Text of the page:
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    I think you're being a little presumptuous saying that the OP wants to take it out on the FGITW posters. Sure, it can be annoying to get ninja'd while you're trying to do the right thing, but I got the impression that try-catch-finally is mostly concerned with the quality of the answers than with the rep. – PM 2Ring Oct 19 '15 at 6:36
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    The answers are absolutely a problem. The whole reason that we close unclear questions is to prevent answers to them, and we do that because trying to answer unclear questions is not helpful. It just causes lots of problems. So yes, by all means, work on the question by voting, closing, editing, commenting, etc., but to say that there is no problem with the answers or that they aren't doing something wrong just isn't true. – Servy Oct 19 '15 at 17:41
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    It's not that I get mad because someone has posted a (correct) answer before me. I do get mad about seeing 5 new answers after 5 minutes, with constantly popping up "has been edited" while the question is still low quality. But - I have enough selfcontrol to not just take it out on FGITW posters. I either tell them they might me completely wrong or leave them alone (for a while) if the answers look competent and valuable - even though they might be still wrong in the end. – try-catch-finally Oct 19 '15 at 21:08
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    And as a sidenote and to agree to Servy: in at least 30% of the cases the TO accepts some answer leaving behind a poor or hardly to grasp question, without editing her/his post to reflect new knowledge gained in the comments section (but that's another topic - and downvoting and close-voting is the right thing to do - for me, atm.). .oO( Note to my self: search Meta whats the consesus - whether to edit the question and add the details in my own words or just leave it as it is + close-voting ... ) – try-catch-finally Oct 19 '15 at 21:15
  • E.g., IMO, one of the "problems" Servy is referering to is, that someone stumbles over that question, carefully reads the comments, thinks "that's the same problem I have" and ... maybe finds/picks the completly wrong A. Unexperienced, this one might even be happy not knowing that s/he just learned something wrong, or if experienced, s/he is quickly unhappy. Some other fellow might just get distracted by all those unclear A's. Even if they exactly reflect his problem he quickly might skipt that Q with a good 0pt answer sticking at the bottom because it doesn't look like his problem. – try-catch-finally Oct 19 '15 at 21:23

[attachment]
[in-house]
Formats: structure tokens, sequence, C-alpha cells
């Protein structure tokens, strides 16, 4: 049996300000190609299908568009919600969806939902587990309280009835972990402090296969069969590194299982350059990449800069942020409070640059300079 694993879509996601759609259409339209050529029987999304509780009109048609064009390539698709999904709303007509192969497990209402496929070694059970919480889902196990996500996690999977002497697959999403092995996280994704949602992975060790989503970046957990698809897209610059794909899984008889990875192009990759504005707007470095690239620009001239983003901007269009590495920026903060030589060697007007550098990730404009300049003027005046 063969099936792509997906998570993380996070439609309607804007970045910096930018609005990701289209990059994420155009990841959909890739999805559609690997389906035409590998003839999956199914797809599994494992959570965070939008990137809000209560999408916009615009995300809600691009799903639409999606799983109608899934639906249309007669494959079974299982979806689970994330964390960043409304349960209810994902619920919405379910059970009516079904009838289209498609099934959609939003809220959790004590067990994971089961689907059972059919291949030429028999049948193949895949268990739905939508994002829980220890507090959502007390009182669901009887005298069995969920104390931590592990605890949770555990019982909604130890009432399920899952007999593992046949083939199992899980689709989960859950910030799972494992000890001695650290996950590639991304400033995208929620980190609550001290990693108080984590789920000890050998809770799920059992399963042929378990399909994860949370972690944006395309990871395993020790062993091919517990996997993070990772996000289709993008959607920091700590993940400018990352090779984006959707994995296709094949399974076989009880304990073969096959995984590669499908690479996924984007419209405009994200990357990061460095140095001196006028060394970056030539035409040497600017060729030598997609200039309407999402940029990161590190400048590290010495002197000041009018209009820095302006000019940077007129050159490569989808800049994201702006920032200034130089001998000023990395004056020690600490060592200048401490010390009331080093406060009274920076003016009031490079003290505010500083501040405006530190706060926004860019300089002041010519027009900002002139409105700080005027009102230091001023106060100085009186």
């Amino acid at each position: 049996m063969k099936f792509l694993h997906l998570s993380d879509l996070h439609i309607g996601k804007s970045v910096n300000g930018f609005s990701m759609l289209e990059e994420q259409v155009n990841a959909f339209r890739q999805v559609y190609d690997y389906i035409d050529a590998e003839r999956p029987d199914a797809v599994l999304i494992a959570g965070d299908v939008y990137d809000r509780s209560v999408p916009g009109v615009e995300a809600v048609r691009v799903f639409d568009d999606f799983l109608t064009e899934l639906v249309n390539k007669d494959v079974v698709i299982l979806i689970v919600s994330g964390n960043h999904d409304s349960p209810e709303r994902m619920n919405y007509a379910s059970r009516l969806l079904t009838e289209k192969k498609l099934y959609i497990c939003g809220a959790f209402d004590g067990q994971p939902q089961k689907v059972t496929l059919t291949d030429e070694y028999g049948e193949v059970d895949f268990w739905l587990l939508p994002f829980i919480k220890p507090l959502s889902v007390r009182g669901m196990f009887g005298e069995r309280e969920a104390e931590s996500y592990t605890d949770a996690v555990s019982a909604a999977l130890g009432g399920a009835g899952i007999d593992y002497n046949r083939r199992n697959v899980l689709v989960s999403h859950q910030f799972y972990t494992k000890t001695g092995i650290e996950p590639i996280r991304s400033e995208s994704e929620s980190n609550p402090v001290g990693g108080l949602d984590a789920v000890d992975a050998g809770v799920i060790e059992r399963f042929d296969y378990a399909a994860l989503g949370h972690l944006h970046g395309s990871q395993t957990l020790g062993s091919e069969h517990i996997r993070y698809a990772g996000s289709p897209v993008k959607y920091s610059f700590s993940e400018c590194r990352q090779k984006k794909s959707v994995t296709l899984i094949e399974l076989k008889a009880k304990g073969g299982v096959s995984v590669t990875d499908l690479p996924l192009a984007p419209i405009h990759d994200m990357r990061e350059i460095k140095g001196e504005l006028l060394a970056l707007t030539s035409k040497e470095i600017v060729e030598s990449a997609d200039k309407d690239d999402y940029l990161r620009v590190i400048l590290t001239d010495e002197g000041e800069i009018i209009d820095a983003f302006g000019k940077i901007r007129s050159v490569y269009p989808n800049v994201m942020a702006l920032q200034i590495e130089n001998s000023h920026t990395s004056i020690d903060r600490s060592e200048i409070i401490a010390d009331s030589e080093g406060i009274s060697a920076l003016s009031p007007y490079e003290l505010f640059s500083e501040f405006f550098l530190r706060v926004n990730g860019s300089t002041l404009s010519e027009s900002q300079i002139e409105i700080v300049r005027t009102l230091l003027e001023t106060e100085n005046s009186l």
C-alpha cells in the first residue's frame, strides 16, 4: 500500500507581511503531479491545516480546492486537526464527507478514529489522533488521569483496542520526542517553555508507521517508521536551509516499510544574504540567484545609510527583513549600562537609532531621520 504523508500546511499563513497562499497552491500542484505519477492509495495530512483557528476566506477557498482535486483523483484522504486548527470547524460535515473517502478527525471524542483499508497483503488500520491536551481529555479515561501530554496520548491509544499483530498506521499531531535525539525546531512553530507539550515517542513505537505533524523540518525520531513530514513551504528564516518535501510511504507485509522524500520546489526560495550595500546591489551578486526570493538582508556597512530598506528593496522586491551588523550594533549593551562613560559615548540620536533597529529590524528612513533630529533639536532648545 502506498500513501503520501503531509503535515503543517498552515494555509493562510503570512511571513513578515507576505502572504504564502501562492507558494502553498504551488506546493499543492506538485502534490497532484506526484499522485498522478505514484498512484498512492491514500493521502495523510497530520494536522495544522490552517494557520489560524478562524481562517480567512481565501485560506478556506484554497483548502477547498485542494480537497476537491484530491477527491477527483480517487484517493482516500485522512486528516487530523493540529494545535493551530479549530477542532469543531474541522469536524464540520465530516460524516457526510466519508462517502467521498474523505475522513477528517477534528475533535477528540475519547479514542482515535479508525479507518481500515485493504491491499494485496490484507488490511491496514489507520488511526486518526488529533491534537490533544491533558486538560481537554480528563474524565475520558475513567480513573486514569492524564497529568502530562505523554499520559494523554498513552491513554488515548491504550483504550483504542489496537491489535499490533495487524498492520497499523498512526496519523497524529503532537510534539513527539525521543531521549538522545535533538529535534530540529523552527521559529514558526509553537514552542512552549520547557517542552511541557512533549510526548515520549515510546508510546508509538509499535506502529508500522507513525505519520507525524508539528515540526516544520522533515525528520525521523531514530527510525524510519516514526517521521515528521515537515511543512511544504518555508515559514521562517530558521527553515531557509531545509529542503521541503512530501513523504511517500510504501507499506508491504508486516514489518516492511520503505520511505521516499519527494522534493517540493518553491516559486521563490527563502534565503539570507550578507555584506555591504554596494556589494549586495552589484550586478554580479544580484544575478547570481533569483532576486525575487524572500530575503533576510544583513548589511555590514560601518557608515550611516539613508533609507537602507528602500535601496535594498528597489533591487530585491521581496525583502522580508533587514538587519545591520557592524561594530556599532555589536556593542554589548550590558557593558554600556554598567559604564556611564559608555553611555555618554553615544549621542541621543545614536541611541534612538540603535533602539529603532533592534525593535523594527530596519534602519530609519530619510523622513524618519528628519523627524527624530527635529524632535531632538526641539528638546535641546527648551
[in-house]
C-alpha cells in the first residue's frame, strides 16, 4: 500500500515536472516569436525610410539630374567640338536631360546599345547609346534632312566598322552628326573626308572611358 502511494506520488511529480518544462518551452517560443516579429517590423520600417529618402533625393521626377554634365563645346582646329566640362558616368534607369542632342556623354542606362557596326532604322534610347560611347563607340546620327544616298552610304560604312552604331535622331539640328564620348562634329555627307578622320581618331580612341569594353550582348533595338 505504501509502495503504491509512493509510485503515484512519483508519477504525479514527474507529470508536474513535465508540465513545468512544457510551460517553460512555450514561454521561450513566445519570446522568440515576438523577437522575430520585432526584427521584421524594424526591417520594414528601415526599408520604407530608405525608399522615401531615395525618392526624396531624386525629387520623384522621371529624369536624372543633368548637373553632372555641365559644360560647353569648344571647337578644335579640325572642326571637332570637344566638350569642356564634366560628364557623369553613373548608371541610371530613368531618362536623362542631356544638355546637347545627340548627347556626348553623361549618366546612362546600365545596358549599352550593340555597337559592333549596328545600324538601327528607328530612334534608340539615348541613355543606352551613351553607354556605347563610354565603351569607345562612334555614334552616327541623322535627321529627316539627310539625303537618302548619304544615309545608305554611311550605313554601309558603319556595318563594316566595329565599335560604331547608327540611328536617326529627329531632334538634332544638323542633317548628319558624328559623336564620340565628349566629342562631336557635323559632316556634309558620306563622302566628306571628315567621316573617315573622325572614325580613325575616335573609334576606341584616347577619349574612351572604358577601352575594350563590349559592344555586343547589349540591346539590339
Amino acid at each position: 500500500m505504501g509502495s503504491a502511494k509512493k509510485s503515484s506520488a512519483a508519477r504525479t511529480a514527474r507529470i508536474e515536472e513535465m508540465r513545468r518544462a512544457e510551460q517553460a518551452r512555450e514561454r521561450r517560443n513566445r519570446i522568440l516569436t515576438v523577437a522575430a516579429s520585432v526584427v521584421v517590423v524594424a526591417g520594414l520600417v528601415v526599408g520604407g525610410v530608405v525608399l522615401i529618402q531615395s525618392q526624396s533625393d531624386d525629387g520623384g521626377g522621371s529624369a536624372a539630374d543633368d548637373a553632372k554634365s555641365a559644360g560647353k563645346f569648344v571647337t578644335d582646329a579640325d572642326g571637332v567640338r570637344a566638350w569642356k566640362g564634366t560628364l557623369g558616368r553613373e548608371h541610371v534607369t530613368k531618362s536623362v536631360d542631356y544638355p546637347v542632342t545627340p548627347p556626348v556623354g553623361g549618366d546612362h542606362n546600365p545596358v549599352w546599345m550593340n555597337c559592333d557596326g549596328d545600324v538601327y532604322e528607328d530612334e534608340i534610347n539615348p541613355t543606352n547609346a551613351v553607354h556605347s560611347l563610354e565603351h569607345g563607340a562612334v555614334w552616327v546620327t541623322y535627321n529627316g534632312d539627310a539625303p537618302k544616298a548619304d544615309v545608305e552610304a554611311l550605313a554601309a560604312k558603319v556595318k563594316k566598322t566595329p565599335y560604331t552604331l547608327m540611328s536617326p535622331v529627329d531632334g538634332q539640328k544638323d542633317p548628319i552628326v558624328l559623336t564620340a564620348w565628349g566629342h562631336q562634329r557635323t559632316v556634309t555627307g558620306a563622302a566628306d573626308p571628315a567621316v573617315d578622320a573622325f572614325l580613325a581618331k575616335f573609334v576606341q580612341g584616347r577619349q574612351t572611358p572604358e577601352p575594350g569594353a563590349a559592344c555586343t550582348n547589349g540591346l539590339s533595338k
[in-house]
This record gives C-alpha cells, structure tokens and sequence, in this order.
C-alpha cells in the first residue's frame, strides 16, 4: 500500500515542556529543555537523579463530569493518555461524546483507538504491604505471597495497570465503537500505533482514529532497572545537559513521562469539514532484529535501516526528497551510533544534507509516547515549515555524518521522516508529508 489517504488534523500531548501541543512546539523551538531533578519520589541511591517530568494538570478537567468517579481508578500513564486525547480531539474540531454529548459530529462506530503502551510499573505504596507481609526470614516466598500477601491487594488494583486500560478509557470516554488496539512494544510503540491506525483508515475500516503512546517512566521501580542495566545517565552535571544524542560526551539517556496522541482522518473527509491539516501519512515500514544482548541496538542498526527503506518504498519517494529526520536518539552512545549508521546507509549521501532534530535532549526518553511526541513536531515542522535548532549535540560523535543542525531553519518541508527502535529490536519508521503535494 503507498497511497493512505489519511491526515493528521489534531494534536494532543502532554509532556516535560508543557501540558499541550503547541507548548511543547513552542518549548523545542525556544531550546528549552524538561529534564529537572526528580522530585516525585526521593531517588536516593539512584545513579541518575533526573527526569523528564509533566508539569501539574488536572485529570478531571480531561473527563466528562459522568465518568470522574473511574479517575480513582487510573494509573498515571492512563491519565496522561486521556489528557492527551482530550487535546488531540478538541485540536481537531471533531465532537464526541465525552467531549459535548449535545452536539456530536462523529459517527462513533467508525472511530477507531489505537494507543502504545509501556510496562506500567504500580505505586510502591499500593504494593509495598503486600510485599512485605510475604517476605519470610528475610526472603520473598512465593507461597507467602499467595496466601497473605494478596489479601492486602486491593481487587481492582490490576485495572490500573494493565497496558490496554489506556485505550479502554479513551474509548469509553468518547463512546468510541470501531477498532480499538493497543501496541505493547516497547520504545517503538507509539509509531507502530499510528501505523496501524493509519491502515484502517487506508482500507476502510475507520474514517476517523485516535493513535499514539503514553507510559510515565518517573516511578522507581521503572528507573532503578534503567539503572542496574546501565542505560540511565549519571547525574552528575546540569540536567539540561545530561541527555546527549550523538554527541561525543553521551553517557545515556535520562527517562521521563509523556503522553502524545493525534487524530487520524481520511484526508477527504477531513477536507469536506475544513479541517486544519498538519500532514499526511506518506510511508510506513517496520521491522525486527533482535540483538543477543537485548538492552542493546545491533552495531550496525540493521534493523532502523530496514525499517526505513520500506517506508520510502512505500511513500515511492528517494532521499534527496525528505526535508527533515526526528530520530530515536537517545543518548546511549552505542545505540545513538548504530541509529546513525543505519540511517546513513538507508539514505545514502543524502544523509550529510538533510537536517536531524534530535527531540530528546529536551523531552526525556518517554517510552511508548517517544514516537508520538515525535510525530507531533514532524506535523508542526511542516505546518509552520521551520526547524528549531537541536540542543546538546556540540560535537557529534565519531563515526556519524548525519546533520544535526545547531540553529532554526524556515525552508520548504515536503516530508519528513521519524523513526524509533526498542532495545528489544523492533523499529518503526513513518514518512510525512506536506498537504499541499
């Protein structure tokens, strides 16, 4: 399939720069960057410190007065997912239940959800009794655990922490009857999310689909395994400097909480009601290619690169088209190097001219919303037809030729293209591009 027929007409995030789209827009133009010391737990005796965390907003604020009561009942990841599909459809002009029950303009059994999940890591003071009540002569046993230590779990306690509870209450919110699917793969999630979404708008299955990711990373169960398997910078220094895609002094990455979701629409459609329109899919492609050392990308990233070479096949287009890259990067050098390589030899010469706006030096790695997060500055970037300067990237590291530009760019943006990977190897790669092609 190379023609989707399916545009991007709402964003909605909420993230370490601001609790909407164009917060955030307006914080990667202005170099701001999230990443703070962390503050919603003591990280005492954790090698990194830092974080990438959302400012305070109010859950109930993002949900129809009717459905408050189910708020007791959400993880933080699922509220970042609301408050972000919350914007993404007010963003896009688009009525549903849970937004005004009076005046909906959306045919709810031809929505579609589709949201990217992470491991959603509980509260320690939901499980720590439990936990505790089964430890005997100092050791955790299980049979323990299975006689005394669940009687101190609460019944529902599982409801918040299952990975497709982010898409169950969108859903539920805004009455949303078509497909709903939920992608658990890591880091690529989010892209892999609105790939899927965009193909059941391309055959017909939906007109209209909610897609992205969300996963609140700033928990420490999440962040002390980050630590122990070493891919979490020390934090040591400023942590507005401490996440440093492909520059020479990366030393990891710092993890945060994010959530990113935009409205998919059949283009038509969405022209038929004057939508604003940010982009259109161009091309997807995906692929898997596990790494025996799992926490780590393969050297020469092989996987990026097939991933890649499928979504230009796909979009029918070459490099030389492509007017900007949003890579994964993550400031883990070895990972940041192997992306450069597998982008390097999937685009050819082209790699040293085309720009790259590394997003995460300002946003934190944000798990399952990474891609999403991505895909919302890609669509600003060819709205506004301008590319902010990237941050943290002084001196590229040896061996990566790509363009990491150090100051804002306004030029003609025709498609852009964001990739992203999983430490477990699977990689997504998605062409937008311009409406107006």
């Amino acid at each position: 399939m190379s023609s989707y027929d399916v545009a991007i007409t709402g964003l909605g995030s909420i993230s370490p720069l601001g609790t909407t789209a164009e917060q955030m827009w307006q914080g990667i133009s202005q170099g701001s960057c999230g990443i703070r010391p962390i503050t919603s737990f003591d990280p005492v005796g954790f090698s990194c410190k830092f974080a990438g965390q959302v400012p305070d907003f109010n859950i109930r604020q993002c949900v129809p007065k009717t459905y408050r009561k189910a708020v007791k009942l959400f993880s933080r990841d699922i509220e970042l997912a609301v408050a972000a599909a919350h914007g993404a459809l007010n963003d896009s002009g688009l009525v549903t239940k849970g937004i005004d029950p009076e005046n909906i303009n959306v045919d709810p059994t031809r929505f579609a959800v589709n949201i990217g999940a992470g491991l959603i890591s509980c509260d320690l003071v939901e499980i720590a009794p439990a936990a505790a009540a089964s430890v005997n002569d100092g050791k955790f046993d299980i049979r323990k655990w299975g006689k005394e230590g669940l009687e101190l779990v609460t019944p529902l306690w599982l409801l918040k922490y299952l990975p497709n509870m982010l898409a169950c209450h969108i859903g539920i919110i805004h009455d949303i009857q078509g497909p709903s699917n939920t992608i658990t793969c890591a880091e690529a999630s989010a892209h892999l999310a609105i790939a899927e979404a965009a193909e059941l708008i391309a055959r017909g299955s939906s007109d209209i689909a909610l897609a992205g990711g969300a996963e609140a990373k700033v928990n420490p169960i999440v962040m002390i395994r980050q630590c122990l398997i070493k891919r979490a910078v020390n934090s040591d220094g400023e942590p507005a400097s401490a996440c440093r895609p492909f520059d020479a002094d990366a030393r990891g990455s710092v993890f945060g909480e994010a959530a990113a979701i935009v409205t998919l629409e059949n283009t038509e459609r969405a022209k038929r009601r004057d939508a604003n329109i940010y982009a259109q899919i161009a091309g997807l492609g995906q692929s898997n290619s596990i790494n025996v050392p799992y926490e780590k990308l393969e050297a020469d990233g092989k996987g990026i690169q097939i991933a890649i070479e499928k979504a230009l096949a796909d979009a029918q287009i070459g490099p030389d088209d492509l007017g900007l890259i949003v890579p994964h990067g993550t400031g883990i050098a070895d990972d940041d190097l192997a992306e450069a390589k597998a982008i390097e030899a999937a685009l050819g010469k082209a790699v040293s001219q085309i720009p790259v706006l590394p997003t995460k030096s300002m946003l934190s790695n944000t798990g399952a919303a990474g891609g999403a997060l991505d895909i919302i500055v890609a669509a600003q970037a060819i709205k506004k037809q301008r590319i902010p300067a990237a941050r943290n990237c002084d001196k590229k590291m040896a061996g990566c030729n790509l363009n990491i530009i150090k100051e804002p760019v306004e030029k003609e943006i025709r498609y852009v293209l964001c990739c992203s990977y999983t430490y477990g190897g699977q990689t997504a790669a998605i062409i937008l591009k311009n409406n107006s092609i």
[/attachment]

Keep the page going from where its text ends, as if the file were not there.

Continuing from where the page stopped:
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    -1 for "the whole point is to help the asker" -- it isn't; the whole point is to make a useful and correct question/answer pairing, which is not quite the same thing. In particular, there's a difference in generality between the two goals, and SE is very carefully oriented away from ask-once-read-once-write-once scalability. – Nathan Tuggy Oct 19 '15 at 23:24
  • @try-catch-finally: Generally, it's not a good idea to modify questions like that, unless you're moving material that the OP wrote in comments that they really ought to have edited into the question itself. Avoid paraphrasing that material, but feel free to correct grammar and spelling. – PM 2Ring Oct 20 '15 at 11:59
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    -1 (would -3 if I could). All of these have been mentioned, but they are important. (1) Other answers, which in these cases are most likely bad, are your - and everyone else's - problem. The site has the Q&A archive idea to it and you have tools to deal with others' answers for a reason. (2) Assuming that people are mad because someone answered before them reduces us to little children, not to talk about your suggested revenge factor. (3) You are not supposed to help an asker which doesn't ask a question according to the site's standards, it just produces "garbage". – user1803551 Oct 20 '15 at 16:05
  • @Servy: I've seen very clear questions that I know perfectly well what the root problem is that are closed as unclear. Sometimes what YOU think is unclear is not really unclear - it's just that you haven't personally experienced the symptoms before. Of course, questions that fail to even mention the symptoms really are unclear. But not all questions need code examples etc. Sometimes all you need is the error message. – slebetman Oct 21 '15 at 5:58
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    @slebetman look who you're talking to. Take a look at their reputation and a couple of their latest answers on main. I loathe the "People downvote what they don't understand " fallacy that you too seem to exhibit. Downvoting and close-voting as " Unclear what you're asking " does not mean that that voter doesn't understand the question. It means that the question does not contain enough information to be properly answered and useful for other users. Remember that putting a question on hold is temporarily, until OP adds enough details (if possible). – CodeCaster Oct 21 '15 at 7:01